Michael Johansson, Ulrich Gehmann, Martin Rieche
2015 (English)Conference paper, DRHA2015 Greenwich, UK Oral presentation with published abstract (Refereed)
Many disciplines have the culture and nurturing to explore, create, and tell stories about worlds. Therefore, our contribution is about the re-discovery of an idea that has been crucial in occidental thinking and which became underestimated: the notion of gestalt. To conceive real-world (and other) phenomena in terms of gestalt helps to gain a holistic understanding of them, and the aim of our paper, therefore, is to promote a method to rediscover the world in a less analytical fashion than it has been done in the last 400 years, after an analytical-based perception of reality gained ground with the scientific method developed in the 17th century and later. At the same time, a gestalt approach helps to reframe (and better understand) recent technological developments as outcomes of an analytical way of thinking. Because analysis and the shaping of processes and entities according to functionalities is not the only or most suitable way to generate understanding, despite we got used to such a general state of mind. To conceive the world primarily in analytical terms or as a set of functions became culturally accepted. A gestalt approach can be a promising complement to the prevalent analytical approaches, and the general benefit of such an approach lies in the use of comparative methods to create knowledge or design processes. Also borrowing ideas from Design Theory where Gestalt is analogous to a design process, we can view it as a process of knowledge acquisition and learning from the previously unknown. Gestalt perception as well as -conception helps to develop another kind of epistemology than the prevalent analytical/functional one, as for instance cybernetics, system theories and bioengineering already demonstrated. It transcends the border between real and virtual towards envisioning a complete reality, and out of that proves to be a method of working with unknown phenomena.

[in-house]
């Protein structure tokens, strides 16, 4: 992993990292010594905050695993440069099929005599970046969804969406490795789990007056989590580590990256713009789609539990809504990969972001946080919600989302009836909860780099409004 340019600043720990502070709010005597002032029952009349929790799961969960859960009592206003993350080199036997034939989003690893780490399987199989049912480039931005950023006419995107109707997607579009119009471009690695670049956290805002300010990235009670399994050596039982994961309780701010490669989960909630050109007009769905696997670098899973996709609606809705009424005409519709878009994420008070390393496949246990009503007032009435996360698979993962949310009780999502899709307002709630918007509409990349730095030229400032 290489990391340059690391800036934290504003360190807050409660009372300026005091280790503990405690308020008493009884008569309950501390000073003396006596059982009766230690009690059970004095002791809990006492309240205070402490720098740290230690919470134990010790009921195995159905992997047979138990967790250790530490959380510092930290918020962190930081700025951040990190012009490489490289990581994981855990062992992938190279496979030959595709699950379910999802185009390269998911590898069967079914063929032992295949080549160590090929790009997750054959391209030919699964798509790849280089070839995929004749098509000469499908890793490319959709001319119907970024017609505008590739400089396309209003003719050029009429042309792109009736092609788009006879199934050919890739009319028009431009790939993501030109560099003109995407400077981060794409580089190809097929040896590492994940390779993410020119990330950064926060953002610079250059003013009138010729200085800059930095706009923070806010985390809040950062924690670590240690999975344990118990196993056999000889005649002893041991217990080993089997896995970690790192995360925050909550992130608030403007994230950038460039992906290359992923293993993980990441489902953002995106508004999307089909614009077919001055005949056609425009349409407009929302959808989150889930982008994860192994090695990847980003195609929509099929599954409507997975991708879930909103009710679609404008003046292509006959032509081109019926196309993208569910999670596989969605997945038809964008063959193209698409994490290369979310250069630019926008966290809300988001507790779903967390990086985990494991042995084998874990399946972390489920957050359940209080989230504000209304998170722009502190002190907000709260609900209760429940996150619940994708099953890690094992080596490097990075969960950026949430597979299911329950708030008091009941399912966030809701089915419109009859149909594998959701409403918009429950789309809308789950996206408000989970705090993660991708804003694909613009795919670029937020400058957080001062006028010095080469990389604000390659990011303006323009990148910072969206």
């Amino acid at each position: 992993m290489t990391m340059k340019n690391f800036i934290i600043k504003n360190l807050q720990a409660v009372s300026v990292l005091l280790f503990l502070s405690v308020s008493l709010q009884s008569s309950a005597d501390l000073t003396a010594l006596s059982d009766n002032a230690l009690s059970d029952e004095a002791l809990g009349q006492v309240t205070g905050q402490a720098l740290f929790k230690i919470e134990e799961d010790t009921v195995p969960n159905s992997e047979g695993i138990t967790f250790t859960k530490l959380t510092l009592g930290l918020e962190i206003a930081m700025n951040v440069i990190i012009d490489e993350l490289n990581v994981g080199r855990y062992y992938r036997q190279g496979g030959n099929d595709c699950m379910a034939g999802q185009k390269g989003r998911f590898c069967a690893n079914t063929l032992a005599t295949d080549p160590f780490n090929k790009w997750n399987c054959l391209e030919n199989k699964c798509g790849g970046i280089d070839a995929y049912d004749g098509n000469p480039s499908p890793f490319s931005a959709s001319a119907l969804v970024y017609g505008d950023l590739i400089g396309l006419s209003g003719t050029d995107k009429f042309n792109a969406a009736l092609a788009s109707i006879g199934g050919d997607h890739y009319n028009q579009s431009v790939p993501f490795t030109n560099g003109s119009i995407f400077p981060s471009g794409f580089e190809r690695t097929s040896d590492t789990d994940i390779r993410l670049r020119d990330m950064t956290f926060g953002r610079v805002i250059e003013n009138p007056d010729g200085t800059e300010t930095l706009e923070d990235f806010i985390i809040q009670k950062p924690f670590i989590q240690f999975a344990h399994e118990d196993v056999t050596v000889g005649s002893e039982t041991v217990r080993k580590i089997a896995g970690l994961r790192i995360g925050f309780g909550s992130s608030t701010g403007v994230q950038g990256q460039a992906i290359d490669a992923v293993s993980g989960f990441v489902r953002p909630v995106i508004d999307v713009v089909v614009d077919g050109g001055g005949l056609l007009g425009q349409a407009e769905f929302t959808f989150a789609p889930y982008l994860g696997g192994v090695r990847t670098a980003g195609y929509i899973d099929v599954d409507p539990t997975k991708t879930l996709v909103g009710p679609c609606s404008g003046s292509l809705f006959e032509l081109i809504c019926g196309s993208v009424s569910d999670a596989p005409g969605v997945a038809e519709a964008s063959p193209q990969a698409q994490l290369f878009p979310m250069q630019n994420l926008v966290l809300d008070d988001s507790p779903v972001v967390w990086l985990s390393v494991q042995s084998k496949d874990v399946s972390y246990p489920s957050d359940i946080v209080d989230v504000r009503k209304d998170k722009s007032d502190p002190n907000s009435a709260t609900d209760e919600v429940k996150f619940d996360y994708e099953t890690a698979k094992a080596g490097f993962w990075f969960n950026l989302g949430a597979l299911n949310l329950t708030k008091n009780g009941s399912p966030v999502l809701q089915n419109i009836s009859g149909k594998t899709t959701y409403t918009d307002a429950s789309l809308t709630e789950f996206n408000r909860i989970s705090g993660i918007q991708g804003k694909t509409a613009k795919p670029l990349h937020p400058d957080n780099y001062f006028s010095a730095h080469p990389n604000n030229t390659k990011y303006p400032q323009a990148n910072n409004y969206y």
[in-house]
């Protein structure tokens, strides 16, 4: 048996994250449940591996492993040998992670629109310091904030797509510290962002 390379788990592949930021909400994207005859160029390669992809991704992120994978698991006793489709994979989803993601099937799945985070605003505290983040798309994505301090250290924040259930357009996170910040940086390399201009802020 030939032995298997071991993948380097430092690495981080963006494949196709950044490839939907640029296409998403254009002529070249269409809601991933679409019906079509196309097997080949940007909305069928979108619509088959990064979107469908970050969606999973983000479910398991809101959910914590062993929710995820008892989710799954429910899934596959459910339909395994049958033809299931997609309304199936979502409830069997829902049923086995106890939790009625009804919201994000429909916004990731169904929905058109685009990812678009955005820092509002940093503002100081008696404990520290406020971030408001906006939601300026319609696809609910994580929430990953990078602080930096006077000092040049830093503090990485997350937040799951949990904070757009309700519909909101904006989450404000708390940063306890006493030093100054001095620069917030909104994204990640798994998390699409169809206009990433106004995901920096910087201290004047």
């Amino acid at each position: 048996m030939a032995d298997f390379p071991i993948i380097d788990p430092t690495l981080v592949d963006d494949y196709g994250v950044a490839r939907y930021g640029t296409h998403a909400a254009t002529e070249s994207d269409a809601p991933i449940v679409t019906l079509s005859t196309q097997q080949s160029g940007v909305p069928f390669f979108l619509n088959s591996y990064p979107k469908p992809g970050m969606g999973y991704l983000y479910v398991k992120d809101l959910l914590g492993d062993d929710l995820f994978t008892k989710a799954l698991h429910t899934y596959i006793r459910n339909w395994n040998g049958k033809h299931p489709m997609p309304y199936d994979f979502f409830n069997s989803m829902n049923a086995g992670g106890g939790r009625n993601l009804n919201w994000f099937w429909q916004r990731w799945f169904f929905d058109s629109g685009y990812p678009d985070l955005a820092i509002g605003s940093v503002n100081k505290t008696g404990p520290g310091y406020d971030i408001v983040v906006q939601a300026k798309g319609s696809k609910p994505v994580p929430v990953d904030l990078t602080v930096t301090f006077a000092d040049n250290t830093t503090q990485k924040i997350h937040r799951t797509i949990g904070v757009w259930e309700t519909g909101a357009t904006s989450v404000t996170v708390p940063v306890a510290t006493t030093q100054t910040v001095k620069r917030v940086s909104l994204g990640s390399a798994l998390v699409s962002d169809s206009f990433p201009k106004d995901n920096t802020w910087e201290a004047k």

Arts Philosophy Design